In the middle of the pandemic, Mexico suffers the worst drought in 30 years

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Tiger bones on the soil are dry from drought, global warming.

“Mexico is among the ten countries that most cut down their primary forests. Its glaciers melt, losing fresh water with them. Failed climate policy is taking its toll on Mexico”, experts say.

“A week ago, the authorities told us that our reservoir was running out of water. Since then, we can no longer water our garden,” laments Norma García, a farmer from Guerrero. Norma lives from the direct sale of her food in organic markets. “If it doesn’t rain soon, it’s going to affect the harvest,” she tells DW. Norma García is not the only one affected: in the northern state of Sonora, cattle are dying of thirst; in southern Veracruz and central Michoacán, most of the lakes have practically evaporated; and in Mexico City, water has been rationed for weeks. Many Mexicans have to resort to the expensive supply of private tanker trucks.

Is La Niña to blame?

84% of the Mexican national territory currently suffers from drought, according to the water authority (Conagua). This favors forest fires, which in the last ten years have intensified, according to the National Forestry Agency (Conafor). The agency has recorded 4,129 fires in 30 of the 32 states so far this year. The mayor of Mexico City, Claudia Sheinbaum, speaks of the worst drought in 30 years and criticizes the rich who, nevertheless, water their gardens and golf courses.

Others blame the “La Niña” climate phenomenon. Scientists and environmentalists say, however, that what has failed is politics, which only focuses on short-term solutions.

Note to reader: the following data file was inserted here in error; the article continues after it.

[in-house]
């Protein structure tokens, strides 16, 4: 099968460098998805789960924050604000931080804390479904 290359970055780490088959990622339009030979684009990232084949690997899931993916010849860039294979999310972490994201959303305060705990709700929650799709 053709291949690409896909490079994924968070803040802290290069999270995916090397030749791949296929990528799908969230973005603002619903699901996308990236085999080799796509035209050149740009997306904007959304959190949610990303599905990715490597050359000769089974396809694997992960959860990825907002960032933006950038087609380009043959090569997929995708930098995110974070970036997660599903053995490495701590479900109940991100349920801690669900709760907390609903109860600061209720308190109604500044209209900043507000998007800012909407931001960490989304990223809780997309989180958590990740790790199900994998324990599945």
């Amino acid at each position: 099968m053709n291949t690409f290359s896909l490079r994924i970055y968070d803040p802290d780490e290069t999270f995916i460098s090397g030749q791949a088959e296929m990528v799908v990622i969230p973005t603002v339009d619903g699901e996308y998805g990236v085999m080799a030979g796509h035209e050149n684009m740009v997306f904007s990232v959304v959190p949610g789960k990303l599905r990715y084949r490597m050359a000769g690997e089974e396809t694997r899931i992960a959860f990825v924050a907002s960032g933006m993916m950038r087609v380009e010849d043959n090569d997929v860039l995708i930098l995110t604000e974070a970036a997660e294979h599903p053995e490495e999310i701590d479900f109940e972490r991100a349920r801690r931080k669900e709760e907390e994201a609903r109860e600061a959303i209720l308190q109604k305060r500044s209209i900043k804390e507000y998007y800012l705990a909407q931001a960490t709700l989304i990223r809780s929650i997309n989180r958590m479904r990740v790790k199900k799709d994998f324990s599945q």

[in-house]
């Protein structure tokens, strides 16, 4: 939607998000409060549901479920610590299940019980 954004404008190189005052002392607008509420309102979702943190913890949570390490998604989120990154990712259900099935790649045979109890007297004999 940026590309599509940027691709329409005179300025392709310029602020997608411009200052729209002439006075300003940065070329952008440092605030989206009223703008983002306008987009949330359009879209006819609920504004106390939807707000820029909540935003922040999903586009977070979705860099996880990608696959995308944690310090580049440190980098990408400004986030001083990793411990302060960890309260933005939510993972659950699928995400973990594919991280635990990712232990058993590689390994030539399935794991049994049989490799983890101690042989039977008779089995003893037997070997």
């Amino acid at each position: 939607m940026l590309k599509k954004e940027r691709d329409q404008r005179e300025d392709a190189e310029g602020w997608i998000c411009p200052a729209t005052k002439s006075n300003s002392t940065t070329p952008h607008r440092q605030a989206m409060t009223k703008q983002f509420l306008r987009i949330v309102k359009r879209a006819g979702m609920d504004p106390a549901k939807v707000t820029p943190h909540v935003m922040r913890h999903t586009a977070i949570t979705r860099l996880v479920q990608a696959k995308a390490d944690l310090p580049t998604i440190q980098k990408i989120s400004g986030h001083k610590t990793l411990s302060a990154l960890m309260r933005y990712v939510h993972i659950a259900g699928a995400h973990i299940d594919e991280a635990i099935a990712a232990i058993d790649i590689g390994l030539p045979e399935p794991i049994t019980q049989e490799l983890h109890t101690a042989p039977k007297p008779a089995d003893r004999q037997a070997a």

Budget cuts and wrong priorities

“The response to disasters is characterized by the lack of prevention at all levels of politics and public administration (….). The problem is even more acute in Mexico due to the dismantling of the environmental institutions in charge of designing, implement, coordinate and evaluate mitigation and adaptation actions to climate change, as well as forestry issues, “said a group of environmental organizations, including the Center for Environmental Law (Cemda), Greenpeace, Mexico Climate Initiative and Pronatura Veracruz.

According to the report, the budget of the Forestry Commission was reduced by 43% since 2012, while that of the Commission of Protected Natural Areas (Conanp) was reduced by 75% since 2018. Then, in 2019, the Trust Fund against Natural Disasters, which financed the fight against forest fires.

“Neither the current nor previous governments have prioritized adaptation to climate change”, says Diego Pérez Salicrup, director of the Institute for Sustainability and Ecosystems at UNAM. For him, this is due to a vicious cycle of distorted perceptions among the population and the resulting false demands on politicians, who in turn respond with short-term crisis management rather than long-term strategies.

“Today, in Mexico, 75% of the population lives in cities, far from the daily routine of the countryside and nature. This population, which has a lot of political weight, sees fire as something threatening,” he explains to DW. They forget that many ecosystems self-regulate through small controlled fires, precisely to “avoid an excessive accumulation of flammable material and, therefore, potentially more dangerous fires,” Pérez Salicrup concluded.

Source: Deutsch Welle

Mexico Daily Post